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Walker Ames Lecture / Objectivity and the Humanities – Prospects for a New Realism (Markus Gabriel)
WhenWednesday, Mar 6, 2019, 7:30 – 9:30 p.m.
Campus locationKane Hall (KNE)
Campus room110
Event typesAcademics
Event sponsorsUW Graduate School

Department of English

Department of Philosophy

Department of History

Department of Anthropology

Department of Germanics

Interdisciplinary Arts and Sciences (UW Bothell)

Interdisciplinary Arts and Sciences (UW Tacoma)

Department of Architecture

Department of Comparative Literature, Cinema & Media
Target AudiencePublic and Academic…

Prof. Dr. Markus Gabriel (Philosophy, Bonn University)

Objectivity and the Humanities – Prospects for a New Realism

In this lecture, Markus Gabriel will argue that we need to change our paradigm concerning objectivity in the humanities. Over the last decades, the humanities have come under pressure from the scientific worldview. To many, it seems as if the humanities provide us at best with less-than-objective knowledge claims.  Arguably, there are at least two overall reasons for this. On the one hand, the scientific worldview tends to associate objectivity with the kind of knowledge-acquisition, explanation, and justification characteristic of the natural sciences. On the other hand, the humanities themselves have contributed to the impression that they might be less relevant than the natural sciences to epistemic progress due to internal problems having to do with the very concept(s) of knowledge, reality and objectivity.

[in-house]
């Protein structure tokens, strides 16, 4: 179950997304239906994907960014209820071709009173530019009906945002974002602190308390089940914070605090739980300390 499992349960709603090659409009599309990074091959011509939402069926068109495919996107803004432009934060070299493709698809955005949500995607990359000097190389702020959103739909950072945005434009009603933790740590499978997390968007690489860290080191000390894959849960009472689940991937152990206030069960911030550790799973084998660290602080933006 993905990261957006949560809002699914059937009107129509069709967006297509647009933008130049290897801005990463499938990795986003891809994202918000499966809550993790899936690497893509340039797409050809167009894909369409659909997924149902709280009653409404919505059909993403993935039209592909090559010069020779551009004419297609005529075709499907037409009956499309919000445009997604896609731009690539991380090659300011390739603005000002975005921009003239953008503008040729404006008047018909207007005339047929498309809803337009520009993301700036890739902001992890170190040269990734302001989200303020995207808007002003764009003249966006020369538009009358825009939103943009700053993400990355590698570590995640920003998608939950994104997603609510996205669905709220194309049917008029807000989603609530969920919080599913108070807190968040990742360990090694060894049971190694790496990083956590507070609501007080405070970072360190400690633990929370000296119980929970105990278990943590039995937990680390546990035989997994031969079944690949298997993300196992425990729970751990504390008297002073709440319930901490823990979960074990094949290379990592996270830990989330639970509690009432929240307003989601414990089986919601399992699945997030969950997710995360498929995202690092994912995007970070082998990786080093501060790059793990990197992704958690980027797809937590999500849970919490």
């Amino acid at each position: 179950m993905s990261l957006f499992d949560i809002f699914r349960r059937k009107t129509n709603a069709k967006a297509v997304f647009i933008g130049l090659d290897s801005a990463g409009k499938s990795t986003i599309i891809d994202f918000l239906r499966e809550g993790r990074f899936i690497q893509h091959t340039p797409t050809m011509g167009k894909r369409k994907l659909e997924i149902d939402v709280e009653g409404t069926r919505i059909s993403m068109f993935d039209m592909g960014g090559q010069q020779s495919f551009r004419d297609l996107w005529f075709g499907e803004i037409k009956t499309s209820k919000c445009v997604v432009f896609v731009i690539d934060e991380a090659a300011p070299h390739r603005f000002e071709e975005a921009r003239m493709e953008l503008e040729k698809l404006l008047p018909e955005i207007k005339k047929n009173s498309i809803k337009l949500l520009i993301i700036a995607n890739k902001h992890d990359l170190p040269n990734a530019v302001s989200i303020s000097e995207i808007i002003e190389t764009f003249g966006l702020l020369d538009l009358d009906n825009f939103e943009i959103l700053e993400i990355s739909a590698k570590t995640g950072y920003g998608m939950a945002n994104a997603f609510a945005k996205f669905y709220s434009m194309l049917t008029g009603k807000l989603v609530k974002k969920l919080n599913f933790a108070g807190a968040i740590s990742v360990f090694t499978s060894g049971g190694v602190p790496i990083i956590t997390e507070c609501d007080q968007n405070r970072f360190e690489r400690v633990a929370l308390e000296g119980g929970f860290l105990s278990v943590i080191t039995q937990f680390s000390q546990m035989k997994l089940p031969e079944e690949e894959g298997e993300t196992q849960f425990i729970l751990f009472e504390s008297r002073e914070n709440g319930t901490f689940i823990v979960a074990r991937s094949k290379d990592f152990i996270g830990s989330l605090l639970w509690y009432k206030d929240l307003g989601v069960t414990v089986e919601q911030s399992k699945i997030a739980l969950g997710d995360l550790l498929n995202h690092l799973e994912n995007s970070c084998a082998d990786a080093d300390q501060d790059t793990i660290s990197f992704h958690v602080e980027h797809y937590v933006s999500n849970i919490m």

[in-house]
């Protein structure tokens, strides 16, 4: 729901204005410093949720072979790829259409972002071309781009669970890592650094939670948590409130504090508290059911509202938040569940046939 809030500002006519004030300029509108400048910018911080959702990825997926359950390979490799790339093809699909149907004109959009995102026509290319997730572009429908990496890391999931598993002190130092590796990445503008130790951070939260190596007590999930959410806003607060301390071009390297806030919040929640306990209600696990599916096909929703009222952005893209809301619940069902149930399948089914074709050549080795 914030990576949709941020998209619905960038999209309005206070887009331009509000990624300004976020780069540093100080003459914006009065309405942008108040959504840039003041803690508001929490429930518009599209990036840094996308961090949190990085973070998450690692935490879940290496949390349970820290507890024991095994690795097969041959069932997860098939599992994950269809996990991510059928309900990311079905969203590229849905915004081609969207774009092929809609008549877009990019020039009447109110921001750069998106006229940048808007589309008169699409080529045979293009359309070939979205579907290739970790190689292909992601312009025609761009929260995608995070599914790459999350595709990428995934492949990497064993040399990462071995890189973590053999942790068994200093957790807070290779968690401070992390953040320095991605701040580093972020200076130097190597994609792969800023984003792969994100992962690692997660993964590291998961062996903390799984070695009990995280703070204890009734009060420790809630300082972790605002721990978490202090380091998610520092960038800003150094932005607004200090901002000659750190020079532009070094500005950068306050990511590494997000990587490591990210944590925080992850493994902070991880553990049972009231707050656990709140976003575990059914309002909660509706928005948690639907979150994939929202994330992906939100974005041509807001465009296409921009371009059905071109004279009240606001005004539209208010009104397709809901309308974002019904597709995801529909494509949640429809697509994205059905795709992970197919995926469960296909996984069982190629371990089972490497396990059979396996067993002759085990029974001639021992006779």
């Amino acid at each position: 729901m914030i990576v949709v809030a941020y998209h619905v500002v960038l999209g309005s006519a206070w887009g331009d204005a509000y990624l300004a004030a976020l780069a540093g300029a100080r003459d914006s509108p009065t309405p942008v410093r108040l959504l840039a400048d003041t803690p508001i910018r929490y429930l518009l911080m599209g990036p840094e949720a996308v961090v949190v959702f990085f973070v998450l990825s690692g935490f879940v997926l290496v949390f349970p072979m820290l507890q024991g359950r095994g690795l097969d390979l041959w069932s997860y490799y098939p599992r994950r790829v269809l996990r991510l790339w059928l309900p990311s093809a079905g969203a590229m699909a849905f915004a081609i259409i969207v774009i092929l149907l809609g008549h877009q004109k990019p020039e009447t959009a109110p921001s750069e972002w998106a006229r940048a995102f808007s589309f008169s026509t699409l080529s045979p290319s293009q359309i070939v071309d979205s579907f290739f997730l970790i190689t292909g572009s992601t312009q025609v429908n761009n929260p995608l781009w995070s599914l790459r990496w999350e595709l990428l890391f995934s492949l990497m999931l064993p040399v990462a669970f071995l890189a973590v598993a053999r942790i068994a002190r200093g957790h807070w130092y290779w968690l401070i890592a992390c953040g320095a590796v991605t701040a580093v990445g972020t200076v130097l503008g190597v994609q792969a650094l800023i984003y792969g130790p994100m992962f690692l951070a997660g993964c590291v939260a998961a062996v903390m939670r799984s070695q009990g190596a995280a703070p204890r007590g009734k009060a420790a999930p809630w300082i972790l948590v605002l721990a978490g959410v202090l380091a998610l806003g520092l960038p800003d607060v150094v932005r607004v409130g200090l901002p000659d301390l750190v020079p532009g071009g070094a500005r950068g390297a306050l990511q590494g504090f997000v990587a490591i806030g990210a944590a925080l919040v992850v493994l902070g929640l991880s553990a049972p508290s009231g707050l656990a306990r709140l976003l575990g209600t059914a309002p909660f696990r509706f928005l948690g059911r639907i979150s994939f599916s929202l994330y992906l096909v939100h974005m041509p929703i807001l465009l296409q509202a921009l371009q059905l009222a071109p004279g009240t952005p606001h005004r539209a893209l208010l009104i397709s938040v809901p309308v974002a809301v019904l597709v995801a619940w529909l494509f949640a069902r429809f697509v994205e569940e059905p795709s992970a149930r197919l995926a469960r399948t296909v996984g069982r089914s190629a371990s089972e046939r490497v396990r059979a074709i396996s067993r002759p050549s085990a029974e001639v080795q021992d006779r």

New Realism is a term for a whole series of current trends in philosophy that has important consequences for our understanding of knowledge in general. In particular, it reshapes our account of the human being qua source and object of knowledge claims. In this context, New Realism draws on a crucial indispensability thesis: we simply cannot eliminate the standpoint from which humans gather information about human and non-human reality alike from our account of reality itself. In light of this thesis, it turns out that the humanities are fully-fledged contributions to objective knowledge about reality – a fact we cannot ignore without succumbing to illusion. Against this background, the talk concludes that the so-called “scientific worldview” is untenable: it is built upon a denial of knowledge we actually possess, and so, by not being scientific enough, it fails to respect its own premises.

About Markus Gabriel

Markus Gabriel received his PhD (Dr. phil.) (2005) and his Habiliation (2008) at the University of Heidelberg. After a postdoc at NYU he taught as Assistant Professor at the New School for Social Research from 2008-2009. Since 2009 he holds the chair in epistemology, modern, and contemporary philosophy at the University at the time becoming Germany’s youngest full professor in philosophy. In 2012 he became Director of the International Center for Philosophy at the University of Bonn. In 2017 he became founding director of the multidisciplinary Center for Science and Thought which brings together natural science and philosophy on common research topics (including consciousness and intelligence; Quantum Gravity and anthropic reasoning; the Simulation hypothesis and the relation between physics and metaphysics). He is the author of many books, including Fields of Sense. A New Realist Ontology; the two international bestsellers: Why the World does not Exist and I am not a Brain and most recently Neo-Existentialism. In these books, he lays the ground for a philosophical position now widely known as “New Realism”. He has been a visiting professor at UC Berkeley, PUC-Rio de Janeiro, Paris 1-Panthéon Sorbonne, the University of Palermo, the University of Lisbon, and many others.…
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